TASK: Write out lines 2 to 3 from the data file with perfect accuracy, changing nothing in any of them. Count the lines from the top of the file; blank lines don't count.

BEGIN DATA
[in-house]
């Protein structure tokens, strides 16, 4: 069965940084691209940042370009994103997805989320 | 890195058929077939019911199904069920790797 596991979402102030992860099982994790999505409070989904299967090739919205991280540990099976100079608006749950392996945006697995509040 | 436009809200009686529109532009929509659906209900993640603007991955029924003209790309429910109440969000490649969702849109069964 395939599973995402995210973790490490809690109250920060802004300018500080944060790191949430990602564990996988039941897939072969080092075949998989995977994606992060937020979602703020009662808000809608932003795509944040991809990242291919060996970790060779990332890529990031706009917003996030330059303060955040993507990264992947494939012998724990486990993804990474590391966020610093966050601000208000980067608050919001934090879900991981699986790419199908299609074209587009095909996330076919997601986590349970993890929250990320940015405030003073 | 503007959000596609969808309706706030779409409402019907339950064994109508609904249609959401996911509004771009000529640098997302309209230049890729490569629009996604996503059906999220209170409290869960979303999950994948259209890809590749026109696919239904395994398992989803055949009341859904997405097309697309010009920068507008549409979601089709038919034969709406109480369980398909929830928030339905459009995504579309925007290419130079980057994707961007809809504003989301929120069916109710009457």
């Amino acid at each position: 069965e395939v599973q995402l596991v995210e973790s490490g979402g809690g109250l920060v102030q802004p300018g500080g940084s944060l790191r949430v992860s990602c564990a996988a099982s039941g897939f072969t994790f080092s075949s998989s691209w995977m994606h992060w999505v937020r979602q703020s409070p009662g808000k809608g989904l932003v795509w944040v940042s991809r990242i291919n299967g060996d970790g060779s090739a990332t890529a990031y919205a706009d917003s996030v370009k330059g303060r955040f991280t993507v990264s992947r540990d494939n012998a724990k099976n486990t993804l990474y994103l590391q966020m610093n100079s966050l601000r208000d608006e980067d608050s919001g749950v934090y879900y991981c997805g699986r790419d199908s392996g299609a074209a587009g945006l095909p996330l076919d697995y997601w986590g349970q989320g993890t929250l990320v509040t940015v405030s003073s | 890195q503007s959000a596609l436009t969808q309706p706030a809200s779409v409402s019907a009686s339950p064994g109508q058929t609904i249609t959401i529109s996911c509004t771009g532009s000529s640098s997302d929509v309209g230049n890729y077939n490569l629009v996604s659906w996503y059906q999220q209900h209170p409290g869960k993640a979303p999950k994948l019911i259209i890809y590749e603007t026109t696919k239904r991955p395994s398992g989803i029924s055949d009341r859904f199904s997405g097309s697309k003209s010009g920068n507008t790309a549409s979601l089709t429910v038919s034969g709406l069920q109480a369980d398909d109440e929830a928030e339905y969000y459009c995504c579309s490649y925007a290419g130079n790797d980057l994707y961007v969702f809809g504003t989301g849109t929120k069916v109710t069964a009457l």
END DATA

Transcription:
């Protein structure tokens, strides 16, 4: 069965940084691209940042370009994103997805989320 | 890195058929077939019911199904069920790797 596991979402102030992860099982994790999505409070989904299967090739919205991280540990099976100079608006749950392996945006697995509040 | 436009809200009686529109532009929509659906209900993640603007991955029924003209790309429910109440969000490649969702849109069964 395939599973995402995210973790490490809690109250920060802004300018500080944060790191949430990602564990996988039941897939072969080092075949998989995977994606992060937020979602703020009662808000809608932003795509944040991809990242291919060996970790060779990332890529990031706009917003996030330059303060955040993507990264992947494939012998724990486990993804990474590391966020610093966050601000208000980067608050919001934090879900991981699986790419199908299609074209587009095909996330076919997601986590349970993890929250990320940015405030003073 | 503007959000596609969808309706706030779409409402019907339950064994109508609904249609959401996911509004771009000529640098997302309209230049890729490569629009996604996503059906999220209170409290869960979303999950994948259209890809590749026109696919239904395994398992989803055949009341859904997405097309697309010009920068507008549409979601089709038919034969709406109480369980398909929830928030339905459009995504579309925007290419130079980057994707961007809809504003989301929120069916109710009457």
């Amino acid at each position: 069965e395939v599973q995402l596991v995210e973790s490490g979402g809690g109250l920060v102030q802004p300018g500080g940084s944060l790191r949430v992860s990602c564990a996988a099982s039941g897939f072969t994790f080092s075949s998989s691209w995977m994606h992060w999505v937020r979602q703020s409070p009662g808000k809608g989904l932003v795509w944040v940042s991809r990242i291919n299967g060996d970790g060779s090739a990332t890529a990031y919205a706009d917003s996030v370009k330059g303060r955040f991280t993507v990264s992947r540990d494939n012998a724990k099976n486990t993804l990474y994103l590391q966020m610093n100079s966050l601000r208000d608006e980067d608050s919001g749950v934090y879900y991981c997805g699986r790419d199908s392996g299609a074209a587009g945006l095909p996330l076919d697995y997601w986590g349970q989320g993890t929250l990320v509040t940015v405030s003073s | 890195q503007s959000a596609l436009t969808q309706p706030a809200s779409v409402s019907a009686s339950p064994g109508q058929t609904i249609t959401i529109s996911c509004t771009g532009s000529s640098s997302d929509v309209g230049n890729y077939n490569l629009v996604s659906w996503y059906q999220q209900h209170p409290g869960k993640a979303p999950k994948l019911i259209i890809y590749e603007t026109t696919k239904r991955p395994s398992g989803i029924s055949d009341r859904f199904s997405g097309s697309k003209s010009g920068n507008t790309a549409s979601l089709t429910v038919s034969g709406l069920q109480a369980d398909d109440e929830a928030e339905y969000y459009c995504c579309s490649y925007a290419g130079n790797d980057l994707y961007v969702f809809g504003t989301g849109t929120k069916v109710t069964a009457l």